Wednesday, June 01, 2011

Colossians 3: Dead, Alive, Risen

This passage actually starts with 2:20.  Therefore, if you died with Christ to the basic principles of the world. . . We often say “Jesus died for our sins,” but it is theologically more complicated, and thus more liberating, than that.  When Christ died, many spiritual realities happened.
a.     Forgiveness was possible because He paid our debts (v. 13)
b.    He erased the record against us
c.    He disarmed Satanic powers that had been over us.  We can’t be demon-possessed as Christians, but we can be demon-influenced, IF WE LET OURSELVES. 
d.    He freed us from the sin nature’s power over us; that is what is meant when “we died with Christ.”  The old man that is enslaved to sin died when Christ died, as far as believers are concerned.  Now, some may take this truth metaphorically, and others as literal.  I see it as we no longer have to obey the sin nature and we can live by the Holy Spirit working in us. Symbolically, our old natures were on the cross with Christ, as was the violations of the law of God we had done; those were “nailed to the cross.”
e.    He freed us from cultural and religious regulations that human nature habitually puts on us.  Now we can focus on true obedience, not fake obedience.
That brings us to 3:1.  Just as we died with Christ, we were raised with him and seated with him in heaven.  Again, this is in a sense symbolic, because we are not literally there, but the point is two-fold:
1.     Christ’s absolute identification with his people, his body, his bride, the Church.  “My sheep hear my voice.” John 10:27.  The whole idea of “body” over which he is the head shows great identification. 
2.     We can set our affections on things above, not on things on the earth.  Set our affections, our love.  We know we live in the world, and we like it.  The physical world God created has many pleasures, and the Bible says, “1Ti 6:17  Charge them that are rich in this world, that they be not highminded, nor trust in uncertain riches, but in the living God, who giveth us richly all things to enjoy;”  We can enjoy the physical world—the taste of chocolate, the scenery, human love, arts, etc.  These are God’s gifts, and it is cultic and human legalism to deny them to people.  But enjoying as a gift is not the same as setting your affections on the giver and where the giver is.  I like that phrase, “set your affections.”  Whether this world is good or bad, we  seek and desire a better country, that is, a heavenly, Heb_11:14, Heb_11:16.  As Matthew Henry says, “Things on earth are here set in opposition to things above. We must not dote upon them, nor expect too much from them, that we may set our affections on heaven; for heaven and earth are contrary one to the other, and a supreme regard to both is inconsistent; and the prevalence of our affection to one will proportionally weaken and abate our affection to the other.”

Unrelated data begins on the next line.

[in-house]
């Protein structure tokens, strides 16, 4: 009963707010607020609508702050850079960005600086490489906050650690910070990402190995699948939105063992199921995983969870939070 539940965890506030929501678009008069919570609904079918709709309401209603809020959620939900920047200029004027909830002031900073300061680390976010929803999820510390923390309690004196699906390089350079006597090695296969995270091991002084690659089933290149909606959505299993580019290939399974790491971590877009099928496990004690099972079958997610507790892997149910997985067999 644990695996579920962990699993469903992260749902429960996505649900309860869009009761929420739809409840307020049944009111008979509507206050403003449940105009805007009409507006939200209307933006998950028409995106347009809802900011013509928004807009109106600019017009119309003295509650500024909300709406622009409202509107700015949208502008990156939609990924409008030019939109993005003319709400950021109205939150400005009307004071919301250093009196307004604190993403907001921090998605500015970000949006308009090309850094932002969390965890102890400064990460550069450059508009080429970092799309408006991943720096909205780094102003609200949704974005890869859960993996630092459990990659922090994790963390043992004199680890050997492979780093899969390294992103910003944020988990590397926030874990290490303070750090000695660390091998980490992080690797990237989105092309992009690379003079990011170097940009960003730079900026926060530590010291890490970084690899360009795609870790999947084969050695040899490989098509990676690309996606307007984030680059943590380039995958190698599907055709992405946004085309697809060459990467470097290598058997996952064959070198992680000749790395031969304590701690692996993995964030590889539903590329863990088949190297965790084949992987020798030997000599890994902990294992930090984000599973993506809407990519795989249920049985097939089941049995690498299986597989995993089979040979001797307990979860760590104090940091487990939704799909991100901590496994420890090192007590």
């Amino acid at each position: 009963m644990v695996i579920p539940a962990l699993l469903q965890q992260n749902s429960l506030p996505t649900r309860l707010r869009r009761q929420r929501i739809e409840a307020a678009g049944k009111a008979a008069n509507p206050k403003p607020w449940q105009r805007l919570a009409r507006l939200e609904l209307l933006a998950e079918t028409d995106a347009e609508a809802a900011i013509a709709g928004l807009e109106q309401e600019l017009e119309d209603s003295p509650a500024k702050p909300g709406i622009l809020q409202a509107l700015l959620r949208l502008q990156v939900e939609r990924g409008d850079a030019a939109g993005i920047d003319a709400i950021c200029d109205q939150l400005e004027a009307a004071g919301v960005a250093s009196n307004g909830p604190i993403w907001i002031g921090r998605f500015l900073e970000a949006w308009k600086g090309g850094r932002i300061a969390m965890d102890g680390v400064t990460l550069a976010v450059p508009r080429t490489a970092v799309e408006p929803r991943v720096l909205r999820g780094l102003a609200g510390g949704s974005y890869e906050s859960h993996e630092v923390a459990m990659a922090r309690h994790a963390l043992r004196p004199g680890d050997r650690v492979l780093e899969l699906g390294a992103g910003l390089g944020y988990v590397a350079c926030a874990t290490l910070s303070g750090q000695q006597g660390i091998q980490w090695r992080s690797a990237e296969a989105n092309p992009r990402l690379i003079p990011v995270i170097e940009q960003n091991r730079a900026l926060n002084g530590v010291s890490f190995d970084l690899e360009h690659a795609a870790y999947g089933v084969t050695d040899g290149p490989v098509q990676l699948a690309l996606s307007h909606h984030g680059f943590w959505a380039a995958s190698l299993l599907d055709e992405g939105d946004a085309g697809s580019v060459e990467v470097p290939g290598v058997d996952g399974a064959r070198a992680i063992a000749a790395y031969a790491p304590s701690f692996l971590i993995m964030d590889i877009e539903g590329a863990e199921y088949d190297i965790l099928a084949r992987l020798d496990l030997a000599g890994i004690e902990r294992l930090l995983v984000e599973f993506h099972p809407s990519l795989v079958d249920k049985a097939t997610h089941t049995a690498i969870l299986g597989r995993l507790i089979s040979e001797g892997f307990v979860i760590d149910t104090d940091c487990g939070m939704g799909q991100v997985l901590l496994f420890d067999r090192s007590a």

We can set our affections above because
a.     We are dead.  That we are dead; that is, to present things, and as our portion. We are so in profession and obligation; for we are buried with Christ, and planted into the likeness of his death. Every Christian is crucified unto the world, and the world is crucified unto him, Gal_6:14.
b.    Our true life lies in a different world
c.    We are expecting the second coming and the perfection of our happiness.  Madame Bovary.
Verses 3-7:  He deals with two levels.  I think the first step in the Christian life for the Colossians, or any of these pagans, is for them to put away the worst of it.  First, they were to put to death the covetousness for sex and possessions that defined their lives., because those so resembled idolatry and were part of it.  But they couldn’t stop there.  They must move on to put away the less visible but just as evil practices because they would destroy the church and they also were against God.

His combination in verses 10 and 11 are interested.  The racial divisions of the world’s cultures is not part of the new life, which is characterized by lies and untruthfulness. 

So the picture is one of changing clothes from dirty and dysfunctional, even if they look ok to the surrounding culture, to clean clothes that reflect a different character.  “So put on. . . . “  I am glad he says “put them on” rather than “work them up in yourself.”  What does he want us to put on?  Which ones do we need to work on?

This parallels the fruit of the Spirit.  Because they are fruit, it might seem that we have nothing to do with their being produced.  But they are a natural outgrowth of walking toward Christ.

V 17:  The ultimate question for Christian ethics. Can you do it in the name of Jesus?  What does that mean?  5 things:  Under his authority, reflecting and representing his identity, pleasing him, consistent with his direct and indirect teaching, and following his example. 


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